For the Mariners, early work isn’t only for the slumping, the struggling or the inexperienced, it’s for everybody.

In years past, seeing players out on the field before the normal team pregame workouts meant there was something specific being addressed. Perhaps early batting practice for players not feeling right at the plate or for bench players who hadn’t seen the field much in past games.

If there was early fielding work, it was for a player to address a fundamental flaw or some additional work for a player not executing the routine plays.

But for the Mariners now, there is one overlying reason for early work — it’s what they do.

It started with the daily ground-ball work by the infielders initiated by infield coach Perry Hill and former second baseman Dee Gordon during the 2019 season when the team was abysmal in the field.

And now weather permitting, they do it before every game, even on day games after night games when most teams don’t do much on the field.


It’s become part of their daily routine.

The Mariners have also added other aspects of the game to the daily early work.

Before Saturday’s game, Seattle had pitchers’ doing fielding practice, going over the fundamentals of throwing double plays to second base, covering first base on ground balls to the right side of the field and fielding bunts.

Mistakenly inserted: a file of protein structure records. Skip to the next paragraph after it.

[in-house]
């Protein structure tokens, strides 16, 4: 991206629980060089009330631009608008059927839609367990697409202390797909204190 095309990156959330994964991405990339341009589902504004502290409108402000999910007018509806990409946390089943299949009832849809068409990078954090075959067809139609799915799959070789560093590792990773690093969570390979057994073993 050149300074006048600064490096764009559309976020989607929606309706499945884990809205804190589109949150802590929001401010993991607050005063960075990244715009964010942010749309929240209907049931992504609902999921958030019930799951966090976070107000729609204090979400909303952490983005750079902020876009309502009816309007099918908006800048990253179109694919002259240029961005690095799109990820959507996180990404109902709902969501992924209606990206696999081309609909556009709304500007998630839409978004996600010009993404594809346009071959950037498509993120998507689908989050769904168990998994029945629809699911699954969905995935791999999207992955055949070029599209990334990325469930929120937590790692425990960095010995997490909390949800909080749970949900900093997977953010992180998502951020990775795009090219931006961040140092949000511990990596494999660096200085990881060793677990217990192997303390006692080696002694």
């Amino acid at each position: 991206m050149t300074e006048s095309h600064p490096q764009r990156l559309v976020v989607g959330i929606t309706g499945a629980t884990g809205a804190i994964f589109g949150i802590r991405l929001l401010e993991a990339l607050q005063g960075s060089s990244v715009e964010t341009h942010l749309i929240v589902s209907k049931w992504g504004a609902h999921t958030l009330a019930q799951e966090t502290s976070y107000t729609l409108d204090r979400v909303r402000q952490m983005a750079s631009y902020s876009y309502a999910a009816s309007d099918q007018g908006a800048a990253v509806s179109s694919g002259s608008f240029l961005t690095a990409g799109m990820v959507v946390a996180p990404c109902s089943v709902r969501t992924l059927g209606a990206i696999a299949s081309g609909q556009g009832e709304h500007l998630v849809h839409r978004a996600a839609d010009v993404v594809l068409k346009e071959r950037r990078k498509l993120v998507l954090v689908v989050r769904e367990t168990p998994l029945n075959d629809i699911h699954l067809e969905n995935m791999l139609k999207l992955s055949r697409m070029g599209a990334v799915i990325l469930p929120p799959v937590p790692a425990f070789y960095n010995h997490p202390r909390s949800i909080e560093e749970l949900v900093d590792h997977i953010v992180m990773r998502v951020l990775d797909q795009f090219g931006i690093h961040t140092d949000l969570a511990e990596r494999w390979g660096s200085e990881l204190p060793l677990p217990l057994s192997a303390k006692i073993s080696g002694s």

“I think it’s really important to be consistent with the early work,” Servais said. “If there’s a particular play that we’re struggling with or haven’t executed very well, those are the things that are always going to stick out. You want to get out and talk about it and go through some physical work on the field with it.”

Earlier on the homestand, the Mariners had catchers Tom Murphy, Cal Raleigh and Luis Torrens on the field in full gear, working on tag plays at the plate. They spent a large amount of time working on getting their feet in the right position, receiving the ball cleanly and making a strong tag. It’s a play they have been less than stellar at this season.

 “The tag play for us at times, whether we haven’t maybe stopped the ball or redirected the ball to stop the batter or runner from going, it’s a feel play,” Servais said. “You need to practice it. You also need to do it at game speed, which we cannot simulate in early work.”

The work proved beneficial as catcher Tom Murphy cleanly fielded a one-hop throw from first baseman Ty France to tag out Santiago Espinal at home to keep Friday’s score tied going into the bottom of the ninth and set up a 3-2 win. Espinal tried to tag up and score on France’s over-the-shoulder catch in foul territory behind the first-base bag. Instead it was an inning-ending double play.


“Carson Vitale works with our catchers daily,” Servais said. “A lot of things they do, you don’t see. It’s underneath in the tunnel where they’re catching off the machines and working on their framing, they’re in the bullpen, there’s a lot of things going on through the course of the day. But getting a chance to get out there and do some tag plays the other day was something that they wanted to work on. I thought it was great. And then a couple nights later, it pays off.”